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India spends $3 billion each year on agricultural innovation; only 4% of it 'sustainable'

India will face significant challenges balancing food security needs with environmental and social sustainability outcomes by 2050.
India is the largest funder of agricultural innovations but only about 4% to 5% of the $3 billion funding has clearly defined sustainability outcomes. (Representation image)
Published on Oct 11, 2021 11:42 PM IST
Byhindustantimes.com | Written by Avik Roy, New Delhi

India spends over $3 billion annually ($25 billion for the period 2010-2018) on agricultural innovation, including investments by the government, development partners, private sector, and private equity and venture capitalist firms. While this is substantial, the per capita spending on agricultural innovation is less than $2.5 per person per year, data shows.

The Indian government is the largest funder of agricultural innovation in the country by a wide margin and spends $25 billion annually on agriculture, of which about 10% is estimated to be towards innovation.

With India expected to be home to an estimated 1.6 billion people by 2050, the country will need to almost double its food production keeping in mind both the growing population and the demand for higher quality food. This will be a key challenge since agriculture is already a major driver of water scarcity, biodiversity loss, and carbon emissions in India, the case study by consulting firm Dalberg Advisors in partnership with the Commission on Sustainable Agriculture Intensification. 

Unless agriculture production methods change substantially with a greater emphasis on sustainable agriculture intensification (in terms of environmental impact, human and social impacts), India will not be able to meet its food goals without severe damage to its environment.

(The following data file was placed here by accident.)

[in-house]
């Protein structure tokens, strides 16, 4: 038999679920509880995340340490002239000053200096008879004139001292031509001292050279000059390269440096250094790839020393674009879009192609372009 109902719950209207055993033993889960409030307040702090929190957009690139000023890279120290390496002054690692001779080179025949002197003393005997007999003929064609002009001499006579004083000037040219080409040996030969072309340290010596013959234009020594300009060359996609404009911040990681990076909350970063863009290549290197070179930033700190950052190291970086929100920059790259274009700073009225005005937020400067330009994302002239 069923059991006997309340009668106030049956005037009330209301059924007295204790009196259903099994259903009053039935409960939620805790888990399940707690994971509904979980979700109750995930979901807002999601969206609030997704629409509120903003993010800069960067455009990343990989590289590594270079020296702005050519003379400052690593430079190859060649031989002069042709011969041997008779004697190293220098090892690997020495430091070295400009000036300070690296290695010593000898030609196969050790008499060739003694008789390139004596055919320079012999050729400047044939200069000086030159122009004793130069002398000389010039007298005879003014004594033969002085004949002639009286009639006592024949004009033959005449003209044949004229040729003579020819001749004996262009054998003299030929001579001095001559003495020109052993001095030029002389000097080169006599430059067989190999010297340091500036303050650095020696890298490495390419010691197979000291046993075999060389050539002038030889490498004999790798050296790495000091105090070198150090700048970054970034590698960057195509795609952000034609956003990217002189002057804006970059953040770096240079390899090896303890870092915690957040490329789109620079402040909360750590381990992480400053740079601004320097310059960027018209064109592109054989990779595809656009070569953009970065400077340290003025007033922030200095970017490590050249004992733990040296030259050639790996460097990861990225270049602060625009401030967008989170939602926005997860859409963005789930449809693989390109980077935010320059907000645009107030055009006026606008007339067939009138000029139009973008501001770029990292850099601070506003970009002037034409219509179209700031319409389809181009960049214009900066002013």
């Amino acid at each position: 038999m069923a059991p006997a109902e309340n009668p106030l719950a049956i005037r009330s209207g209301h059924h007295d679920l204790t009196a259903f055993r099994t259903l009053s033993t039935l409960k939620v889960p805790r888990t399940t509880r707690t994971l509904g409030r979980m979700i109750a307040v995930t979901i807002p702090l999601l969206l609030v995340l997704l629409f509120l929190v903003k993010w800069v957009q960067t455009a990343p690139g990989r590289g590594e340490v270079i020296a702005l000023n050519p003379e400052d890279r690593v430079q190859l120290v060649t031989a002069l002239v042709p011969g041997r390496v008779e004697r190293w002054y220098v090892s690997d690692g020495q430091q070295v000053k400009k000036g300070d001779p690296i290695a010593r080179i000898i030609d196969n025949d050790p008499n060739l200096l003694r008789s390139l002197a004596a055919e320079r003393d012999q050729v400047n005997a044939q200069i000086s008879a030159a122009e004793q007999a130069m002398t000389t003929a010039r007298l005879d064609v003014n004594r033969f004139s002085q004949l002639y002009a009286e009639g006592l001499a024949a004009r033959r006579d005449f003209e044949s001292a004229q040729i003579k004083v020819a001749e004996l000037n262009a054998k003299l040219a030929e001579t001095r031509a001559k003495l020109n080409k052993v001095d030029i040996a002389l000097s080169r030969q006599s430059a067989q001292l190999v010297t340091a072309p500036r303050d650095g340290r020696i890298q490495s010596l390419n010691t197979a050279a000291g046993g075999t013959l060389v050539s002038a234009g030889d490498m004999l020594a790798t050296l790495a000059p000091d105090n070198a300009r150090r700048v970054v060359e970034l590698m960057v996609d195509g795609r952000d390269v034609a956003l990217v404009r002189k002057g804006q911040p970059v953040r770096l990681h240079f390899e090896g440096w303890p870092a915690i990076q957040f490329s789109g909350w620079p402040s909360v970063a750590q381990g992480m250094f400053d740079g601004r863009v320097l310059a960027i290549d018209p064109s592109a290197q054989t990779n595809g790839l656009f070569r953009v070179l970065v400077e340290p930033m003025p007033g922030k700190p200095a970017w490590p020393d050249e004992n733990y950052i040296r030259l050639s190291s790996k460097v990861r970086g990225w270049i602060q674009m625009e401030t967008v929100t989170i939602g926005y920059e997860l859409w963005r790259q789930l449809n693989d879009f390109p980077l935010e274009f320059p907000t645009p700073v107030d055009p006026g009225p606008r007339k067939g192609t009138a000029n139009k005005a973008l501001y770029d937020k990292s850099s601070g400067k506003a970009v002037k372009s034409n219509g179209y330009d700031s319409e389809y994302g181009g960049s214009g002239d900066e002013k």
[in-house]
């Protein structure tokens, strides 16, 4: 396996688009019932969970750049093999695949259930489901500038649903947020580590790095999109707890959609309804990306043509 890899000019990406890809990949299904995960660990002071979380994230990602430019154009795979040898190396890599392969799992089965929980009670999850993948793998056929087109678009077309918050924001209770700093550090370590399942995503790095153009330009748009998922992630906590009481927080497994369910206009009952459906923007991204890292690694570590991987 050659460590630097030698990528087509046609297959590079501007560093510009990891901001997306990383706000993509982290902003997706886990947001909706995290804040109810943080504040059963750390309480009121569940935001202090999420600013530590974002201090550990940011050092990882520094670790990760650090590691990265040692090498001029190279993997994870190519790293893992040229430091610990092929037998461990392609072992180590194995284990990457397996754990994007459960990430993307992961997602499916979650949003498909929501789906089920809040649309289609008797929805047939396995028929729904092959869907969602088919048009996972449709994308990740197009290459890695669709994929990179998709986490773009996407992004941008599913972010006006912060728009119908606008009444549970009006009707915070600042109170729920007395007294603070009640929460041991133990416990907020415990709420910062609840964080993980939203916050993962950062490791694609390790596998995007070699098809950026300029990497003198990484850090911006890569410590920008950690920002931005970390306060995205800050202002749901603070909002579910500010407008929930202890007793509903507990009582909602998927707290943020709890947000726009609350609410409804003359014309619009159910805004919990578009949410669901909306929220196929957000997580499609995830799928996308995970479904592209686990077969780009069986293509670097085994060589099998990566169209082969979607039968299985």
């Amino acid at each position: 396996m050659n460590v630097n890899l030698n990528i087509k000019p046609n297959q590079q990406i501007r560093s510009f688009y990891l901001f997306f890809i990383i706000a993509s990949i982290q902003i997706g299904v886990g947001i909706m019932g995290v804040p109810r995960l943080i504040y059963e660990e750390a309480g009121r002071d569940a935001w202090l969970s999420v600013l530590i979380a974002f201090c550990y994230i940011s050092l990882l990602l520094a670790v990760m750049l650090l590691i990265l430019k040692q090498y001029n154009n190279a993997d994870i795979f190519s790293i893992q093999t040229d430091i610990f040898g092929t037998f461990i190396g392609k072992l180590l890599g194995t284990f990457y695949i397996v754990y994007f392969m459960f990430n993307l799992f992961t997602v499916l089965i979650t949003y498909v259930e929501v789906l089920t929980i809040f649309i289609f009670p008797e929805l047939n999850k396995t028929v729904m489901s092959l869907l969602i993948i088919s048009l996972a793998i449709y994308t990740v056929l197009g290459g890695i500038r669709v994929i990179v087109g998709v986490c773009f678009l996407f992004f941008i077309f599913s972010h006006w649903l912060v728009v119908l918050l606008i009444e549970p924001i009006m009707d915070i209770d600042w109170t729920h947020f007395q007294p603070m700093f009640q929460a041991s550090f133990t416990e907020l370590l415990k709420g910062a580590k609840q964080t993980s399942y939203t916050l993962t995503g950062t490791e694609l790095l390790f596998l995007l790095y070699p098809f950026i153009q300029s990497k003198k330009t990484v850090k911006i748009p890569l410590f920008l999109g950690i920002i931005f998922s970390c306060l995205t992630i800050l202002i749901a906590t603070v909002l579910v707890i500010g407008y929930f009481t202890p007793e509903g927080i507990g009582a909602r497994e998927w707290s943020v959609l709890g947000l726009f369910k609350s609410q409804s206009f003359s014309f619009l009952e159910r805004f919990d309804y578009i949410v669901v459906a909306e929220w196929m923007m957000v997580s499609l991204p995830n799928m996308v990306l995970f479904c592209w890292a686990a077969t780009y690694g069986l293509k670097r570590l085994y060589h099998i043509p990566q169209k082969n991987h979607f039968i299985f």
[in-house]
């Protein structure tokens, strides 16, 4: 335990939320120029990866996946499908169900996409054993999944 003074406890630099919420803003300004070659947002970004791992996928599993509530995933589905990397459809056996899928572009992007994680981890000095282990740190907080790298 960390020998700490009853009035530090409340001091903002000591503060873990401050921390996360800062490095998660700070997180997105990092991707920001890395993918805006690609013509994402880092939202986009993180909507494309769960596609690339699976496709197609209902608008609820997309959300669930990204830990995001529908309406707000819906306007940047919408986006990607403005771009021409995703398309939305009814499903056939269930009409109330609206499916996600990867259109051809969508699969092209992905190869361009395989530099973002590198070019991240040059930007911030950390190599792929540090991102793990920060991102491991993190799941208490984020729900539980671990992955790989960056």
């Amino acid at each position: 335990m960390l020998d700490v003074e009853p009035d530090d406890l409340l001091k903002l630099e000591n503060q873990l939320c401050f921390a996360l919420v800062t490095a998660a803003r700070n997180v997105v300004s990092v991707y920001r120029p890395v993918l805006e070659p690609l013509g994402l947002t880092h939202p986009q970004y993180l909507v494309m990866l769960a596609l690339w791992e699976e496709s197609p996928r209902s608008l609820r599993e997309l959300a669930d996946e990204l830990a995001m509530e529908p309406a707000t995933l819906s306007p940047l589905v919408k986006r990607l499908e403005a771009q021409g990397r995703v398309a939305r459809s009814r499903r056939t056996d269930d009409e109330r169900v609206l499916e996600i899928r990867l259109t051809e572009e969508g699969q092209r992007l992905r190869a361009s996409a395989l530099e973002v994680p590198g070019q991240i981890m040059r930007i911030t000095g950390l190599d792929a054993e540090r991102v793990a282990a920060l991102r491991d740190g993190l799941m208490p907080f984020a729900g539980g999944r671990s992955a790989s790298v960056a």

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This will require significant investments in sustainable agriculture systems in India and an urgent switch to more sustainable practices that are good for the environment, good for farming communities, and good for end-users in terms of nutritional outcomes. 

Budgetary outlays are a good leading indicator of things to come and presently, only about 4% of India’s agricultural innovation spending has clearly defined sustainability intentions and goals according to the study.

The data also shows that, only about 4% to 5% of the $3 billion funding has clearly defined sustainability outcomes (measured as a combination of environmental, social, human outcomes) and is estimated to be $120 million annually or about 10 cents per person per year.

“Keeping in mind the environmental challenges of growing more food in India, substantially more innovation investments for sustainable agriculture are needed. Mandating frequent reporting of sustainable agriculture investments by different actors in a format that is transparent, consistent, and verifiable would be a first step towards ensuring we meet our climate and food security goals in parallel,” Nirat Bhatnagar, a partner at Dalberg Advisors said.

About 75% of the overall $3 billion in funding comes from government sources with more than 50% of this funding coming from the of agriculture ministry. The state governments and other ministries contribute the other 50%.

Areas that are underinvested for sustainable agriculture intensification include natural resource management (soil health, sustainable water, biodiversity) as well as investments in knowledge management and financing for sustainable agriculture.

In India, most of the public innovation funding, and consequently overall innovation funding, goes towards research institutes and government agencies

“The investment balance must change if we are to successfully tackle the key global challenges of food security, malnutrition, and climate action as well as address the Sustainable Development Goals by 2030. In a world that is rapidly undergoing climate change, investments in innovation that fail to take environmental impacts into consideration will not change the trajectory of agriculture rapidly enough to meet sustainability and climate targets,” PV Vara Prasad, CoSAI commissioner said.

Keeping in mind the environmental challenges of growing more food in India, a business-as-usual approach will not suffice, and substantially more innovation investments are needed in sustainable agriculture intensification. 

Experts suggested that a coordinated approach to investing for sustainable agriculture that defines clear metrics, encourages collaboration between different categories of funders is likely to prove very useful going forward.

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